Realising the Greywater Cleaning Problems


The working team is paid R80/day by the Municipality to perform various duties in Langrug, including the cleaning and maintenance of greywater channels. We had only seen the working team clean the channels once or twice even though this was a task that is meant to be done on a daily basis. Dawie had also expressed concern regarding this issue and brought it up during the partnership meeting on Tuesday. He suggested that if the working team did not start cleaning the channels more, he would suspend the Langrug program. We inadvertently discussed the matter with the working team after the partnership meeting.

Cast of Characters

WPI students, women working team members


Wendy House


We started a brief discussion with the working team where we asked what skills they wanted to learn from us in the remaining time we have in Langrug. They asked us to teach them basic computer and reporting skills, which we wholeheartedly agreed to. We then asked them if there was anything they wanted us to learn or see, and Juan suggested we learn about the greywater cleaning process. This inadvertently prompted a lengthy, passionate discussion about the issue.

We figured out that the channels had only been cleaned once or twice in the month that WPI had been there. The women have become hesitant to clean them because the greywater gives them skin rashes. Kholeka and Khungeka had especially visible skin issues that they say came from cleaning the channels. Kholeka said that she had “resigned” because her body could not handle the process. We asked whether they used gloves or boots and found out that they did not possess any, meaning they were cleaning the channels in sandals and with their bare hands.

A heated discussion ensued where Amanda and Siyanda discussed various issues with the greywater maintenance. At times it seemed as if Amanda and the other women were trying to blame Alfred and Trevor for not assisting them with the cleaning, or blaming each other for standing around while others worked. Siyanda quickly shut this conversation down by saying that they alone were responsible for not keeping up with the work. She said that she was lucky enough because her husband supplied her with gloves to use, but that everyone else wasn’t as fortunate. She talked about how children playing in the channel get diarrhea and how generally unhealthy it is to be exposed to it. At one point Siyanda said that the issue started once the Municipality provided a stipend for their work. Initially, the community volunteered to maintain the channels, so if the working team didn’t do it one day, someone else did. But after the maintenance fell into the job description of the working team, the community saw the maintenance as a working team job only. So if the working team didn’t clean the channels, they just didn’t get cleaned at all.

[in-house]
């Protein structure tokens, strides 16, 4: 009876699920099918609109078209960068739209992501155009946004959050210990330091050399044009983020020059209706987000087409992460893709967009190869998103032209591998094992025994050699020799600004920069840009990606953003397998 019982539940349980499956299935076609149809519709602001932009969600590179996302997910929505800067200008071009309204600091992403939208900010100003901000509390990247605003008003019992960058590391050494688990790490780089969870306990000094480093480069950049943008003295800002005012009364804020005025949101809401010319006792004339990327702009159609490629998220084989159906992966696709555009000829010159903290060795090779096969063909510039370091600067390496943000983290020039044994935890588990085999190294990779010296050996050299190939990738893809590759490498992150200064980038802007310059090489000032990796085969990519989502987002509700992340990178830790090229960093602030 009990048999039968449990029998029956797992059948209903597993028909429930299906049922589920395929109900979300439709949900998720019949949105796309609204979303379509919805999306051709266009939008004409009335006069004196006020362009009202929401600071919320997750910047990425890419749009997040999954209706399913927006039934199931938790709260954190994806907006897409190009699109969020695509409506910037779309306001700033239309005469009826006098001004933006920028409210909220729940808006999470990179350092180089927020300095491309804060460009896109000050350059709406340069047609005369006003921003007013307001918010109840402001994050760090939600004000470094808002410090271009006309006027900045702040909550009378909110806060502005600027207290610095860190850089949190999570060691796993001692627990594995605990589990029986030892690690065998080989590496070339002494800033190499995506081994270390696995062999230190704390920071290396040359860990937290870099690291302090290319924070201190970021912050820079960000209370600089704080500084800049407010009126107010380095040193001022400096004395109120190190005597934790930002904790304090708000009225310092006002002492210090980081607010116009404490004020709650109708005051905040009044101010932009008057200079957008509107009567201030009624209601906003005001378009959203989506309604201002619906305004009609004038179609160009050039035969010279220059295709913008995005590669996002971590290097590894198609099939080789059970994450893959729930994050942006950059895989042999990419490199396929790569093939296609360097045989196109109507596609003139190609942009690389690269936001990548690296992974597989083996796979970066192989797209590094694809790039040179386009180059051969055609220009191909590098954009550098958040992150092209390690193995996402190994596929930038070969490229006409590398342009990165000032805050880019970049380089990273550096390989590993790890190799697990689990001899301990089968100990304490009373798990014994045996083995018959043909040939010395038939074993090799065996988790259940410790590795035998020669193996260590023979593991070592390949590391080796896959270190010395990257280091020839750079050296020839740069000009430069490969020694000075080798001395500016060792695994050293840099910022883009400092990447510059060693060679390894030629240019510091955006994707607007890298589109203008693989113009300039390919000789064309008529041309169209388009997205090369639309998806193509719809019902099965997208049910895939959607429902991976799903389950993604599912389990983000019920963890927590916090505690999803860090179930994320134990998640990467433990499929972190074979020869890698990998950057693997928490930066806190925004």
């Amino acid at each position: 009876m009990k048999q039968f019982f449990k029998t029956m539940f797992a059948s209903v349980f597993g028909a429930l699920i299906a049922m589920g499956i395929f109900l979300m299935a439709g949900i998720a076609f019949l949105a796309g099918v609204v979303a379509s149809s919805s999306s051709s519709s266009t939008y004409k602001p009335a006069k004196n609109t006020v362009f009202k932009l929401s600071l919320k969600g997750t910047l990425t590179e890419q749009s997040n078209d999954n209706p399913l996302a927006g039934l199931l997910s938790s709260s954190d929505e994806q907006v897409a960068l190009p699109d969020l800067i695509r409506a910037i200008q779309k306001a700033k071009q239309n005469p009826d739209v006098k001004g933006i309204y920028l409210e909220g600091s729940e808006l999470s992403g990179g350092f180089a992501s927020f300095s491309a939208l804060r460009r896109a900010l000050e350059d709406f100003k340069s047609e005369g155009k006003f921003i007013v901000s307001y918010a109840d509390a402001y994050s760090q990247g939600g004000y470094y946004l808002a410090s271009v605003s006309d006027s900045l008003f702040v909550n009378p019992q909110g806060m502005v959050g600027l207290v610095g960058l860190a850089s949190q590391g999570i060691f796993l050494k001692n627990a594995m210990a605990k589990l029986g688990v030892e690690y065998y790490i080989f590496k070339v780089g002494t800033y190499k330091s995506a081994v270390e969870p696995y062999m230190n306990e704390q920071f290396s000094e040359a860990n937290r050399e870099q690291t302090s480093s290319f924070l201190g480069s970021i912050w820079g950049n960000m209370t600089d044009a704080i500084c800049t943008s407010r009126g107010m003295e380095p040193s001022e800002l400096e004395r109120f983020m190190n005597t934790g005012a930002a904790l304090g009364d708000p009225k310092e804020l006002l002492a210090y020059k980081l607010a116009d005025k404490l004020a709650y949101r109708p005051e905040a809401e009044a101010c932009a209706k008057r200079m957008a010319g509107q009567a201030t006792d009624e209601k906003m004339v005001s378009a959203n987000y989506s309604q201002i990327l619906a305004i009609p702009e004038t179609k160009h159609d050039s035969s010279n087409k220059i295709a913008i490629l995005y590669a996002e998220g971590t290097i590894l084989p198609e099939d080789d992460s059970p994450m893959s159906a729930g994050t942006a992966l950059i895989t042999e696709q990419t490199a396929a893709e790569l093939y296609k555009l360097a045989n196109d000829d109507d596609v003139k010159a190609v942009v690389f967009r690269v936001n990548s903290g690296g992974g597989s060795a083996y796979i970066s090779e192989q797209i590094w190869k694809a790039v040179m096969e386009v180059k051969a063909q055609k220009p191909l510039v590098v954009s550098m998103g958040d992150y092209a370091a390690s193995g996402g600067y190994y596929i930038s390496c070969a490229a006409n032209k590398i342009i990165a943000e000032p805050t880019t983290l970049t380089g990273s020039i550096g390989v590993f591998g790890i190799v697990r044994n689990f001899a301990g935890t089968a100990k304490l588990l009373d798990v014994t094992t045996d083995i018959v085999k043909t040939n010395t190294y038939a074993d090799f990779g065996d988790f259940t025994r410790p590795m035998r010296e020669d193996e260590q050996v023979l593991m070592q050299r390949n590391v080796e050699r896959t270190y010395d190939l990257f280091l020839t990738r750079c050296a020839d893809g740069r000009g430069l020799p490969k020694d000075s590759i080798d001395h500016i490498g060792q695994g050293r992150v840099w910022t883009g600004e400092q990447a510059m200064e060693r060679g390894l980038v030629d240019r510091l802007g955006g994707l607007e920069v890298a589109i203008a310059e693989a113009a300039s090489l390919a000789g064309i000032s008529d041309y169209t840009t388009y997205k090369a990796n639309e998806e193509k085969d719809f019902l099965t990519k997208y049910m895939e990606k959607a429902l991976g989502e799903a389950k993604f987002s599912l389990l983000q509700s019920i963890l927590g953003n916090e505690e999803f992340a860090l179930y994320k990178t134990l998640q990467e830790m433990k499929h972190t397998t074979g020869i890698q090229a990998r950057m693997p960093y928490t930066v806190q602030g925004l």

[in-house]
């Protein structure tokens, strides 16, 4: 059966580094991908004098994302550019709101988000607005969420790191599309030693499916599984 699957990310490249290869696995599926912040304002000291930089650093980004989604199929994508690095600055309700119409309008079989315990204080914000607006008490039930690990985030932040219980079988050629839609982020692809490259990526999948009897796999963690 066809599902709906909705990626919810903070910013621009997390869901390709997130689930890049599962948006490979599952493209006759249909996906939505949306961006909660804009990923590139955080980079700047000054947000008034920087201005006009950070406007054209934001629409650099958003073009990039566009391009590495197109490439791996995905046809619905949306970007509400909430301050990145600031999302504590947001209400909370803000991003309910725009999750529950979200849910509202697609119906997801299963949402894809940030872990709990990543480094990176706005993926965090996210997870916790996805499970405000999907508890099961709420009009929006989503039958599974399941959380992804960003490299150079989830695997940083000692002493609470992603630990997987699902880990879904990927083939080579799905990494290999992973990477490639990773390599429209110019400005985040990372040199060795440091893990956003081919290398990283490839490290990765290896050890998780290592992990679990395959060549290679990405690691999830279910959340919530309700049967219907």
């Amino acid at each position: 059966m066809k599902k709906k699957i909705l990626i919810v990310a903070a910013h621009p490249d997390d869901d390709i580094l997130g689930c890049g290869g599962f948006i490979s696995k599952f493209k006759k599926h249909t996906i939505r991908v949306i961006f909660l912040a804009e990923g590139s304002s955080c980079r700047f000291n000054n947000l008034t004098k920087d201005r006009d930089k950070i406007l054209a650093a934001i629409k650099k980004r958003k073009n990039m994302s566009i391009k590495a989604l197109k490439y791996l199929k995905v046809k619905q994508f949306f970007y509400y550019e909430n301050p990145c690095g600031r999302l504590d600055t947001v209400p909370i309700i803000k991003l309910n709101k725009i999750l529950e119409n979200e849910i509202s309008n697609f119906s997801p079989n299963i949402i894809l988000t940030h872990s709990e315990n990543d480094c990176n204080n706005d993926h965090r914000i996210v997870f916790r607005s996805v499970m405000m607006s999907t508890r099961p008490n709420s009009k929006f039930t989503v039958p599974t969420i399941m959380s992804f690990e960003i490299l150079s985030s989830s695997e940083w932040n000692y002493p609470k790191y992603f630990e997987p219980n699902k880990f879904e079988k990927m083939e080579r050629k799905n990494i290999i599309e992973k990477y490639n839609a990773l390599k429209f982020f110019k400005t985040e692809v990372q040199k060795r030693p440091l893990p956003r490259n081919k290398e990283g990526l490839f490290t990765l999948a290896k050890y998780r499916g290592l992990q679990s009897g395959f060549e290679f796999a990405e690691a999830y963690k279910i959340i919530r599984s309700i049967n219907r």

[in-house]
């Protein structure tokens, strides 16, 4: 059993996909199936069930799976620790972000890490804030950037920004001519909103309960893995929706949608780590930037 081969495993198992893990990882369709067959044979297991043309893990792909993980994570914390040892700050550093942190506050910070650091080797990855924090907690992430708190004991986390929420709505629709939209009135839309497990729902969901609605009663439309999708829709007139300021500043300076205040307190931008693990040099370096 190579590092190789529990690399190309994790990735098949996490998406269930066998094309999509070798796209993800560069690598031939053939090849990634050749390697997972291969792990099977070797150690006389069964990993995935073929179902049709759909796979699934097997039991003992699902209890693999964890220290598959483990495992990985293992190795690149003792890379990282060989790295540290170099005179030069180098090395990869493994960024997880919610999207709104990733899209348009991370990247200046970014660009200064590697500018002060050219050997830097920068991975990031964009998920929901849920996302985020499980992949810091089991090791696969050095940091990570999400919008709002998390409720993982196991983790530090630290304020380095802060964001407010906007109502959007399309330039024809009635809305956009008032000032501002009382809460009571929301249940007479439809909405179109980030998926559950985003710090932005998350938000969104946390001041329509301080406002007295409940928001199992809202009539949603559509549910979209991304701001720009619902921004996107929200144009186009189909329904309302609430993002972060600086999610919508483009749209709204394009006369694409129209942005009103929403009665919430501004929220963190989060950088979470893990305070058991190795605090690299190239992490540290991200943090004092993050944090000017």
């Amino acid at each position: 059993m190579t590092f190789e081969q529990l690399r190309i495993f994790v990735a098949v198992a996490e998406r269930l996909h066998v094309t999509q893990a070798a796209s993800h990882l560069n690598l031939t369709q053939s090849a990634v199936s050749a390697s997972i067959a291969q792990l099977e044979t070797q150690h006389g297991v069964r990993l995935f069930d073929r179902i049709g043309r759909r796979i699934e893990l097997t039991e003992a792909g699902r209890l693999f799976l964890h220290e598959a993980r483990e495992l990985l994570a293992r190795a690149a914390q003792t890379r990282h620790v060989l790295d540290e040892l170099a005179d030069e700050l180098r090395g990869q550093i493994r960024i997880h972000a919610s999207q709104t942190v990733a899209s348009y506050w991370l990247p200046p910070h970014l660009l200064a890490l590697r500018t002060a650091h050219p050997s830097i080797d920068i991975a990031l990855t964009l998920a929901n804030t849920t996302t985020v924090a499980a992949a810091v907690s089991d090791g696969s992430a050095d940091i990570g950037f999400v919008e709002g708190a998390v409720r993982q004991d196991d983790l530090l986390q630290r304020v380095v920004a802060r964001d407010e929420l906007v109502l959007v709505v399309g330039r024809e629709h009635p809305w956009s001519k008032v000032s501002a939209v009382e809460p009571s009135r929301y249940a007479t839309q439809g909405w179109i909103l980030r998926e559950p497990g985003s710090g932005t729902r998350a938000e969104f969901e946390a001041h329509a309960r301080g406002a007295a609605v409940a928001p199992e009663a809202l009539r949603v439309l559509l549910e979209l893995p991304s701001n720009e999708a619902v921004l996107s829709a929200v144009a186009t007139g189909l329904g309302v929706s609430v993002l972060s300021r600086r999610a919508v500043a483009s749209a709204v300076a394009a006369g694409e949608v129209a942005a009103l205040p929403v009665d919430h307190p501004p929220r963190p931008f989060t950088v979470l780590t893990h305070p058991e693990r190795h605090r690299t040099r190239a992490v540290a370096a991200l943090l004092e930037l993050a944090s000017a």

We asked the working team why they did not bring any of this up with the Municipality but we only got vague answers from them. We also could not tell if they had ever been given protective gear in the past.


This was an intense discussion that we were not expecting. We had seen pictures of the women cleaning the channels but did not even notice that they lacked gloves and shoes, or we at least failed to recognize that the lack of protective gear might not be due to ignorance.

We were initially of the impression that the working team was just being lazy or disorganised when it came to cleaning the channels; we never considered the possibility that they were putting themselves at an immense health risk. We are constantly side-stepping around the channels ourselves but never considered the implications of cleaning them with our bare hands. We were somewhat irritated that the issue was not brought up sooner; we’ve been so distracted with designs for an MPC and reblocking that we failed to discover a pertinent health risk that has an easy solution. The role of the Municipality in providing this gear has also been called into question. It is possible that the Municipality initially provided gloves, etc to the team but they were lost or stolen. Even if that was the case, the Municipality still has the responsibility to protect its employees (the working team) from an apparent health risk. It seems like we (WPI and the Municipality) assumed that the greywater cleaning was not getting done due to work ethic and personal issues, and we are now proactively trying to remedy the problem while attempting to maintain the sense of a partnership by involving the working team and the Municipality.